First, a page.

Page 2 of 2   <      

Wide Web of diversions gets laptops evicted from lecture halls

David Cole of Georgetown Law was among the first professors in the Washington region to ban laptops for most of his students. A few are selected to use them to take notes, which others may then borrow.
David Cole of Georgetown Law was among the first professors in the Washington region to ban laptops for most of his students. A few are selected to use them to take notes, which others may then borrow. (Bill O'leary/the Washington Post)
  Enlarge Photo     Buy Photo

Diane E. Sieber, an associate professor of humanities at the University of Colorado at Boulder, has debated her students on the collegiate conceit of multitasking, the notion that today's youths can fully attend to a lecture while intermittently toggling over to e-mail, ESPN and Facebook.

"It's really serialized interruption," Sieber said. "You start something, you stop it, you do something else, you stop it, which is something you're doing if you're switching back and forth between World of Warcraft and my class."

One recent semester, Siebert tracked the grades of 17 student laptop addicts. At the end of the term, their average grade was 71 percent, "almost the same as the average for the students who didn't come at all."

Sieber believes that those students, in turn, divert the attention of the students behind them, a parabolic effect she calls the "cone of distraction."

José A. Bowen, dean of the Meadows School of the Arts at Southern Methodist University, is removing computers from lecture halls and urging his colleagues to "teach naked" -- without machines. Bowen says class time should be used for engaging discussion, something that reliance on technology discourages.

Cole surveyed one of his Georgetown classes anonymously after six weeks of laptop-free lectures. Four-fifths said they were more engaged in class discussion. Ninety-five percent admitted that they had used their laptops for "purposes other than taking notes."

Even when used as glorified typewriters, laptops can turn students into witless stenographers, typing a lecture verbatim without listening or understanding.

"The breaking point for me was when I asked a student to comment on an issue, and he said, 'Wait a minute, I want to open my computer,' " said David Goldfrank, a Georgetown history professor. "And I told him, 'I don't want to know what's in your computer. I want to know what's in your head.' "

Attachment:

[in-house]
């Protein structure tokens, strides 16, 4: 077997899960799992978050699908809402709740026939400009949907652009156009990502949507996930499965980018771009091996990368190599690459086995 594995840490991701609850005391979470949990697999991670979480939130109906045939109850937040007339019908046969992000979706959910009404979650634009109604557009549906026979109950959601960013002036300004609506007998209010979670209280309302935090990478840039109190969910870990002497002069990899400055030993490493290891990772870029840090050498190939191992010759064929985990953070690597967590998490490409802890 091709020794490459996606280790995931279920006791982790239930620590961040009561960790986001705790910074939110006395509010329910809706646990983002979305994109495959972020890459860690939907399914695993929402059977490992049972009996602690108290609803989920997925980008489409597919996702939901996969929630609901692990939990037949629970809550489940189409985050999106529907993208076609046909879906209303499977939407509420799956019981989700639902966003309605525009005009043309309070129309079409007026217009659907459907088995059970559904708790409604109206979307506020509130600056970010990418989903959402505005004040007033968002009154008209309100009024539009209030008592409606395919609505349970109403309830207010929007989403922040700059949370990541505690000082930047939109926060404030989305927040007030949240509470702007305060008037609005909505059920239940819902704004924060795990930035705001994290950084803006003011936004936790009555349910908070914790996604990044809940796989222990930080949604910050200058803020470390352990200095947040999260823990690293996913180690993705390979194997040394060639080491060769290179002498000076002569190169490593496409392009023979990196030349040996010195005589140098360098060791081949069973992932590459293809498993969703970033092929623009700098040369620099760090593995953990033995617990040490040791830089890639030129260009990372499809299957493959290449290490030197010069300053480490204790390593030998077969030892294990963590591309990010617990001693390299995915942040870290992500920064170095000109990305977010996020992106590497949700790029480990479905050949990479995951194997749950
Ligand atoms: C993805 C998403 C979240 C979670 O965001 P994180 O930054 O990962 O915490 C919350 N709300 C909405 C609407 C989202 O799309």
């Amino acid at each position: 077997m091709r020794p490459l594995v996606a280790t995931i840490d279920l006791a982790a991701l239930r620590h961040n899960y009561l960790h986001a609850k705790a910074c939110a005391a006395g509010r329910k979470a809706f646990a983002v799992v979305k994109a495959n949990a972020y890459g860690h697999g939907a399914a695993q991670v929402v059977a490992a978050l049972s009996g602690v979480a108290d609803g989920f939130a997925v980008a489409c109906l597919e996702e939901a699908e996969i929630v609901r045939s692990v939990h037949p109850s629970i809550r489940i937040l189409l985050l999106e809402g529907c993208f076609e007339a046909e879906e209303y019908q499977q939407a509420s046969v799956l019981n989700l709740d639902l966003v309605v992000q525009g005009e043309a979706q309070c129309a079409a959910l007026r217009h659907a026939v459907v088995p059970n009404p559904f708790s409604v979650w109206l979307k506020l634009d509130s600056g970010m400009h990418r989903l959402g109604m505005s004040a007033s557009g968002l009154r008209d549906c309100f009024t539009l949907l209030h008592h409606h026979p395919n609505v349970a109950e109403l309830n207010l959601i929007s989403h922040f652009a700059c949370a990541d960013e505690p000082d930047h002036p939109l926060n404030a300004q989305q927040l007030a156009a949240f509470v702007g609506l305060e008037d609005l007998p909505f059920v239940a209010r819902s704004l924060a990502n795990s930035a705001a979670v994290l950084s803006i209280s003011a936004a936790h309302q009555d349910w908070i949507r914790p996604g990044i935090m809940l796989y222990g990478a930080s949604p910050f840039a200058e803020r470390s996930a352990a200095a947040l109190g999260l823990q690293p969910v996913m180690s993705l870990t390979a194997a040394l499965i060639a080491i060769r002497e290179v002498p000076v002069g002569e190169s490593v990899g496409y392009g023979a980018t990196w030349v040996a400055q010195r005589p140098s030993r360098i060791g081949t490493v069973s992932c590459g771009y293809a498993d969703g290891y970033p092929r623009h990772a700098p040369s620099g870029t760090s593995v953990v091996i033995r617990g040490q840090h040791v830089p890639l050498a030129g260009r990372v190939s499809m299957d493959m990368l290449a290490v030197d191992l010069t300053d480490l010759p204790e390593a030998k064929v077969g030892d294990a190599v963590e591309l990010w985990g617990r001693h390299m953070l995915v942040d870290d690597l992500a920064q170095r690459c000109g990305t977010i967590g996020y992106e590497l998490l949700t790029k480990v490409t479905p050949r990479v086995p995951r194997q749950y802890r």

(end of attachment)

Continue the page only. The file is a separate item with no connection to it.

Some early attempts to ban laptops met resistance. In 2006, a group of law students at the University of Memphis complained to the American Bar Association, in vain. These days, the restriction is so common that most students take it in stride.

"I think that a professor's well within reason to ban laptops," said Cristina Cardenal, a 20-year-old Georgetown junior. "Professors aren't stupid. They know what's going on." She also happens to believe that the rule benefits students, who should know better than to "pay as much money as we do to sit in a class and read a blog."

Flipping a switch

Perhaps no college has experienced the good and bad of laptops like Bentley University in Waltham, Mass. In 1985, Bentley was the first college in the nation to require students to own portable computers. By the late 1990s, professors complained of distracted students. In 2000, the college installed a custom-designed system to let professors switch off Internet and e-mail access in their classrooms. They've flipped the switch "thousands of times," said Bentley's Phillip G. Knutel.

Universities have stopped short of disabling Internet access entirely, which might create a raft of new complaints from professors who routinely ask students to go online in class.

Plenty of professors still allow laptops. Siva Vaidhyanathan, an associate professor of media studies and law at U-Va., generally permits them in his classes. He remembers his own college diversion: reading newspapers surreptitiously on the floor beneath his desk. He believes that, ultimately, it is a professor's job to hold the class's attention.

"If students don't want to pay attention, the laptop is the least of your problems," he said.

Vaidhyanathan, an Internet scholar, senses a losing battle. In an era of iPhones and BlackBerrys, Internet-ready cellphones have become just as prevalent in classrooms as laptops, and equally capable of distraction. If professors had hoped to hermetically seal their teaching space by banning laptops, they might be about three years too late.

"The question 'Laptop or not?' isn't as big a question as the question of a screen or not," he said. "And, sitting in front of 200 students, I can't really enforce a ban on anything."

Please follow the Post's Education coverage on Facebook, Twitter or our Education and Higher Education pages. Bookmark them!


<       2

© 2010 The Washington Post Company